Google's Motorola was dealt a setback in its bid to land major royalty payments from Microsoft for sales of Windows and the Xbox.
A Seattle judge last week handed down an opinion that laid out how much Microsoft should pay for using technology patented by Motorola in its products - and it was a lot less than the billions Motorola wanted.
Specifically, US District Judge James Robart found that the Redmond firm should pay 0.555 cents for products that use advanced video coding patents (like Windows and Xbox), and 3.471 cents for those that use a wireless patent (like the Xbox).
"This decision is good for consumers because it ensures patented technology committed to standards remains affordable for everyone," David Howard, Microsoft's corporate vice president and deputy general counsel, said in a statement.
"Motorola has licensed its substantial patent portfolio on reasonable rates consistent with those set by others in the industry," a Motorola spokeswoman said in a statement.
Microsoft, however, had argued that the 2.25 per cent per product originally requested by Motorola would have cost it an exorbitant $4 billion per year.
The case dates back to 2010, when Microsoft and Motorola tried to hash out a patent licensing agreement over 802.11 wireless local area network (WLAN) and H.264 advanced video coding patents. The patents are considered to be standards essential, meaning that most high-tech devices currently utilise the technology. Companies that own the patents, therefore, need to license them under reasonable and non-discriminatory (RAND) terms, even to rivals.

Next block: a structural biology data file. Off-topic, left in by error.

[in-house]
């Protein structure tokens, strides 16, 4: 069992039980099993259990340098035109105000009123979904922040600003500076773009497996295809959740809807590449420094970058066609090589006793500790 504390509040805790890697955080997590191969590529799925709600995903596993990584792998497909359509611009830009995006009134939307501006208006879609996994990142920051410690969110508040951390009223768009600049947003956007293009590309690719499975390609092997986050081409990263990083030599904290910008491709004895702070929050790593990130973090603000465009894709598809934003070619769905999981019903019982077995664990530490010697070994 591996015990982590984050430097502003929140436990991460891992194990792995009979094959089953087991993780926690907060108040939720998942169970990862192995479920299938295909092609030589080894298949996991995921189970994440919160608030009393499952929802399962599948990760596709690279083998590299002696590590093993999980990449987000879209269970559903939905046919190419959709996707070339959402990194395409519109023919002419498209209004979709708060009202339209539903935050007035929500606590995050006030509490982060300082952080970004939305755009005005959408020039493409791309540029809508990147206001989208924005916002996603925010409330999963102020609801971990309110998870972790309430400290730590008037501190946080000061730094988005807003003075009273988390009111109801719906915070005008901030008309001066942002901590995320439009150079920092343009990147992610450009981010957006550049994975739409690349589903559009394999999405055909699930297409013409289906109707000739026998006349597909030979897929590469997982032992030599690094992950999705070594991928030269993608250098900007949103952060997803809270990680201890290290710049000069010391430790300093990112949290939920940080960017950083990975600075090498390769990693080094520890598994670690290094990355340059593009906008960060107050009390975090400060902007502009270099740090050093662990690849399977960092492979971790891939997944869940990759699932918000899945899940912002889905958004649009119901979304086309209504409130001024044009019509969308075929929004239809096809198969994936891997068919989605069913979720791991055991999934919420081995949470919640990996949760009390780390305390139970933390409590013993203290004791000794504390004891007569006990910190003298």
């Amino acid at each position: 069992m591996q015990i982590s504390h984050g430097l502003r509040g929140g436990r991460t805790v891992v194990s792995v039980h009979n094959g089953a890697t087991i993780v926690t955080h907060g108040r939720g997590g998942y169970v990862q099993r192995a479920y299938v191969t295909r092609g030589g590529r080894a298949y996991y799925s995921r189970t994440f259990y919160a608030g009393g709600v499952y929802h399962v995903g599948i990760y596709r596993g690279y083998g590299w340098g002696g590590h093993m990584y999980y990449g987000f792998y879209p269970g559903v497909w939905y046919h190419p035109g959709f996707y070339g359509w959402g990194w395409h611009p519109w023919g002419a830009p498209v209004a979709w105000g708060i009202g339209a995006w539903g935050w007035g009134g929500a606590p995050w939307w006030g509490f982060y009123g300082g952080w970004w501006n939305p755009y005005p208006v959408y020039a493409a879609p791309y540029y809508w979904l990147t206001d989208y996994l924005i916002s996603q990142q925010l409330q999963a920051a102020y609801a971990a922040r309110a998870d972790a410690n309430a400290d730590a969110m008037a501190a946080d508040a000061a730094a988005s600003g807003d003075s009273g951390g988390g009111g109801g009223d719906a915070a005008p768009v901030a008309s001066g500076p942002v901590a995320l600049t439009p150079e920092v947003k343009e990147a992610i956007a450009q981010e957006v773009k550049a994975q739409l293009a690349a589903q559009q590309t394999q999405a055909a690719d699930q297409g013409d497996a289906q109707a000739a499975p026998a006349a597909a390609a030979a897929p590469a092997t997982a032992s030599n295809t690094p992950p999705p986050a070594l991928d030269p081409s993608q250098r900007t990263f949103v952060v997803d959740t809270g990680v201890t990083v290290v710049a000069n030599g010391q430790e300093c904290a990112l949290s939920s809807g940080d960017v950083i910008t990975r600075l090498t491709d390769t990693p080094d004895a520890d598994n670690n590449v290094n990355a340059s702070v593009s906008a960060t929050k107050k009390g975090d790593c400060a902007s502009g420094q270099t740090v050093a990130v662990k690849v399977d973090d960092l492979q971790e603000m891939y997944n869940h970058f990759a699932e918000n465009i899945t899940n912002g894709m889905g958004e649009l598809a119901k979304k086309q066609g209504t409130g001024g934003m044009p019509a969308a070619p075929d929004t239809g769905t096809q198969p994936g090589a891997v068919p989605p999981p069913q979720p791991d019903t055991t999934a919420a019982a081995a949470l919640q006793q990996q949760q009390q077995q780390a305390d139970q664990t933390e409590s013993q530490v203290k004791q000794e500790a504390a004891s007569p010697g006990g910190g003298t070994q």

Microsoft uses the technology covered by the patents in everything from its Xbox gaming console to the Windows platform. Back in October 2010, Motorola offered to license the 802.11 and H.264 patents to Microsoft at a rate of 2.25 per cent per product sold. Microsoft, however, argued that the rate was unreasonable and filed suit, and the two have been at loggerheads ever since.
The issue was considered during a trial that ran from November 13-21, and the judge released his decision this week.
As noted by Bloomberg, the two sides are set to face off at an August trial that will determine whether Motorola has offered patent licenses on fair terms.